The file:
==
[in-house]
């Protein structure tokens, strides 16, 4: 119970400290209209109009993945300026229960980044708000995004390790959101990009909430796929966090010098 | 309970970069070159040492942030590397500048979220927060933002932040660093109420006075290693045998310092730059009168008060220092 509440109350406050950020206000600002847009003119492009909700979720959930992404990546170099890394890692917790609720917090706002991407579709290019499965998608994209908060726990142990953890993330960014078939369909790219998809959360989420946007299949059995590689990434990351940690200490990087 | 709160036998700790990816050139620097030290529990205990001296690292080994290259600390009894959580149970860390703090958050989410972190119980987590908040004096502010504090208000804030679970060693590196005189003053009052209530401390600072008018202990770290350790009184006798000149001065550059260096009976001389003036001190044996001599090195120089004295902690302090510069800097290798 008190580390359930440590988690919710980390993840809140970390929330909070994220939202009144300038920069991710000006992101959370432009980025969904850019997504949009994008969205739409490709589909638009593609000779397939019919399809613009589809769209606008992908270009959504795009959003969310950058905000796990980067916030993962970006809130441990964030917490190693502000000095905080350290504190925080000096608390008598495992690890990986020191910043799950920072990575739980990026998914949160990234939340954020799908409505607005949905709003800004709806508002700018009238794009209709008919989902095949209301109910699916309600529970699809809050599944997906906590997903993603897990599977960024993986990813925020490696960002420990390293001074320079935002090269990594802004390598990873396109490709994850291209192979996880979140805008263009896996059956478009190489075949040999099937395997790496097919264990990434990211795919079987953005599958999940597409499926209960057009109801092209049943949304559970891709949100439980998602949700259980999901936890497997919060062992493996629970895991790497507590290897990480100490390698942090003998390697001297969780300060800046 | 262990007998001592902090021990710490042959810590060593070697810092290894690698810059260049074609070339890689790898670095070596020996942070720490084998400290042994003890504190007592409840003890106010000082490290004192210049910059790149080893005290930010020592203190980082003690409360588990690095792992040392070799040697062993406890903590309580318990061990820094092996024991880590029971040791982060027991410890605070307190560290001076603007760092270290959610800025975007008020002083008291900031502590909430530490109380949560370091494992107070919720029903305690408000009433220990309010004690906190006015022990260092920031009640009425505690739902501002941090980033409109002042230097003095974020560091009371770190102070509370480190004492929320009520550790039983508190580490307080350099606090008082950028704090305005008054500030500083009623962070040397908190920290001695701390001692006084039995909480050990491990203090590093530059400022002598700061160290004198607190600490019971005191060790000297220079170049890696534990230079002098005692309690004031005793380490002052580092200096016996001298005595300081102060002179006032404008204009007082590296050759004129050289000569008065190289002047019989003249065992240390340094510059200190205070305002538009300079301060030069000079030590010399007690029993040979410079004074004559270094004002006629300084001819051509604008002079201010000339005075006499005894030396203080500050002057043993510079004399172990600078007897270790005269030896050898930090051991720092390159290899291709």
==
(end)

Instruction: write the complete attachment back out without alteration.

[in-house]
């Protein structure tokens, strides 16, 4: 119970400290209209109009993945300026229960980044708000995004390790959101990009909430796929966090010098 | 309970970069070159040492942030590397500048979220927060933002932040660093109420006075290693045998310092730059009168008060220092 509440109350406050950020206000600002847009003119492009909700979720959930992404990546170099890394890692917790609720917090706002991407579709290019499965998608994209908060726990142990953890993330960014078939369909790219998809959360989420946007299949059995590689990434990351940690200490990087 | 709160036998700790990816050139620097030290529990205990001296690292080994290259600390009894959580149970860390703090958050989410972190119980987590908040004096502010504090208000804030679970060693590196005189003053009052209530401390600072008018202990770290350790009184006798000149001065550059260096009976001389003036001190044996001599090195120089004295902690302090510069800097290798 008190580390359930440590988690919710980390993840809140970390929330909070994220939202009144300038920069991710000006992101959370432009980025969904850019997504949009994008969205739409490709589909638009593609000779397939019919399809613009589809769209606008992908270009959504795009959003969310950058905000796990980067916030993962970006809130441990964030917490190693502000000095905080350290504190925080000096608390008598495992690890990986020191910043799950920072990575739980990026998914949160990234939340954020799908409505607005949905709003800004709806508002700018009238794009209709008919989902095949209301109910699916309600529970699809809050599944997906906590997903993603897990599977960024993986990813925020490696960002420990390293001074320079935002090269990594802004390598990873396109490709994850291209192979996880979140805008263009896996059956478009190489075949040999099937395997790496097919264990990434990211795919079987953005599958999940597409499926209960057009109801092209049943949304559970891709949100439980998602949700259980999901936890497997919060062992493996629970895991790497507590290897990480100490390698942090003998390697001297969780300060800046 | 262990007998001592902090021990710490042959810590060593070697810092290894690698810059260049074609070339890689790898670095070596020996942070720490084998400290042994003890504190007592409840003890106010000082490290004192210049910059790149080893005290930010020592203190980082003690409360588990690095792992040392070799040697062993406890903590309580318990061990820094092996024991880590029971040791982060027991410890605070307190560290001076603007760092270290959610800025975007008020002083008291900031502590909430530490109380949560370091494992107070919720029903305690408000009433220990309010004690906190006015022990260092920031009640009425505690739902501002941090980033409109002042230097003095974020560091009371770190102070509370480190004492929320009520550790039983508190580490307080350099606090008082950028704090305005008054500030500083009623962070040397908190920290001695701390001692006084039995909480050990491990203090590093530059400022002598700061160290004198607190600490019971005191060790000297220079170049890696534990230079002098005692309690004031005793380490002052580092200096016996001298005595300081102060002179006032404008204009007082590296050759004129050289000569008065190289002047019989003249065992240390340094510059200190205070305002538009300079301060030069000079030590010399007690029993040979410079004074004559270094004002006629300084001819051509604008002079201010000339005075006499005894030396203080500050002057043993510079004399172990600078007897270790005269030896050898930090051991720092390159290899291709």